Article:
I had a coaching call this week with a client who was living the creative dream. A highly anticipated book launch with great reviews, support from the publisher, deals in the background that she couldn’t talk about yet. It was the moment many writers dream of.
And she was miserable.
To make it worse she knew she should be happy, but the non-creative part of her livelihood was sucking every ounce of life out of her—depriving her of the energetic emotion to feel anything at all, let alone celebrate this milestone. She needed to make some hard decisions about her life. And those life-altering decisions felt even harder to make because she didn’t know what was going to happen next.
Because we had worked together from her first manuscript through agent signing, and all the good beyond, and because she knew I had left behind a corporate life and am still standing she asked me for advice. Our conversation went something like this:
Jessica: “As a writer you know that moment in a story. The moment where you’re writing in the dark. Where you’ve made it this far, but don’t see where the story is going, or what happens next. You’re worried you won’t figure it out, but you’re already twenty-thousand words in and you have to figure it out, but it feels impossible, like you’re a complete garbage human, and why even keep going…
“But… you’ve been at this point before, and you know you figured it out last time, so you’re probably going to figure it out this time. And regardless of the horrifying feelings of suck and imposter syndrome, you have faith you’re going to get through it, and a book is going to come out of it. Have you ever felt like that when you write?”
Creative: “Yes. That’s pretty much it exactly.”
Jessica: “Living your life as a working creative is living in that moment of you don’t know what happens next. Again, and again, and again.
“Your writing has been training you for this moment. Your writing has been training you, so you can start living your real life.
“Living your life as a creative means having faith that you are going to figure it out and make it work when you’re sitting in the dark and can’t see what’s coming next.
“You’re rarely going to know what’s coming next. At first that’s scary, just like when you’re writing. But also, just like in writing, there’s a point when scary turns into excitement, because what happens next might be cooler than anything you ever could have imagined.”
Creative: “What you’re saying makes sense, but if I knew when or how this next part played out, I feel like I could take that next big step.”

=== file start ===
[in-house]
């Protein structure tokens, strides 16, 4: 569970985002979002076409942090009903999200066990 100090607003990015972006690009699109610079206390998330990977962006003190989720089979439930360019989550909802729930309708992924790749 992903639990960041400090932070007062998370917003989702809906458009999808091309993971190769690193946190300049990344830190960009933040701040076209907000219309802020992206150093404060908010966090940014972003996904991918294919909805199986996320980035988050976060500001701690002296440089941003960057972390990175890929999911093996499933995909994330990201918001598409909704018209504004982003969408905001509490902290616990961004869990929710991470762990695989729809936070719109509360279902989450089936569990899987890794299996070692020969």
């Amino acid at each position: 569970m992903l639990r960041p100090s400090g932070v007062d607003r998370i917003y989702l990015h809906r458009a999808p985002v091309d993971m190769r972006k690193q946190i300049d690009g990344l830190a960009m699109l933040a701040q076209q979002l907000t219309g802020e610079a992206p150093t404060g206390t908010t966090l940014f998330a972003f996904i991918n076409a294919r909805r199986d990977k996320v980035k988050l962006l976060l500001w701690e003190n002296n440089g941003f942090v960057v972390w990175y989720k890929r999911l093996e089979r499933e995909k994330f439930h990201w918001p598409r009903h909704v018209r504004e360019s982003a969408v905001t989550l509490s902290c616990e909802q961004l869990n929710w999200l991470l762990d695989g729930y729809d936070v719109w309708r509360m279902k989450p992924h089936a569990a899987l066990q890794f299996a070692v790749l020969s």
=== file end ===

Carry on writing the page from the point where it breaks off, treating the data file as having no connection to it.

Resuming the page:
“Right, but that’s the thing. Creative living isn’t the corporate world where there’s this gigantic machine that can honestly control the how and when things happen. This is a whole different world.
“To survive and learn to be happy in this creative world, you focus on the WHAT you’re doing and WHY you’re doing it, and you leave the how and when up to something bigger than you.
“I know that’s hard to swallow, because it’s a huge act of faith in yourself and your creativity. This is why we turn to the people we trust who have been there before. The people you know won’t lie to you.
“I’ll tell you what my mentor, Deborah Shouse, told me when I was standing in your exact spot. ‘It always works out.’ I couldn’t believe it. ‘Always?’ I asked. ‘Always.’ she said. When I made the leap, and my rational mind would tell me all the reasons I would fail, I would remind myself that Deborah wouldn’t lie to me. So, I was going to let her confidence propel me, until I’d established my own.
“And she was right. It always works out.” I then went on to tell my client half-a-dozen examples of how it had always worked out. I also told her that rarely did things work out when or how I thought they were supposed to, and sometimes what felt like complete failure in the moment, ended up teaching me something really important or lead to a long-term success I couldn’t foresee.
At the end of our call, I was confident my client would get where she needed to be, and that her work was going to impact countless readers. But like the rest of us, I knew she would confront mindset issues as she detoxed from the conditioning of non-creative life and embraced the challenges of a creative career.
After we hung up, I sent her an image that included the guiding principles I established for myself, and by extension The Creative’s Apprentice.
It was time for her to establish her own rules for how to Live Life as A Creative—something she could reference in those moments where she was sitting in the dark, unsure of what happens next.
Have you thought about what principles guide you through your creative career? If not, think of a moment you’ve been stuck, or felt like your work was irrevocably broken. What helped you through that moment? Make a list of qualities, lessons, or feelings that helped move you forward.
Build off of that, and over time refine it. Post it in a visible spot, and next time you are faced with a hard decision, be it in your writing or your life, use it as a reminder that you have been in the dark before, and you always find your way out.
By Jessica Conoley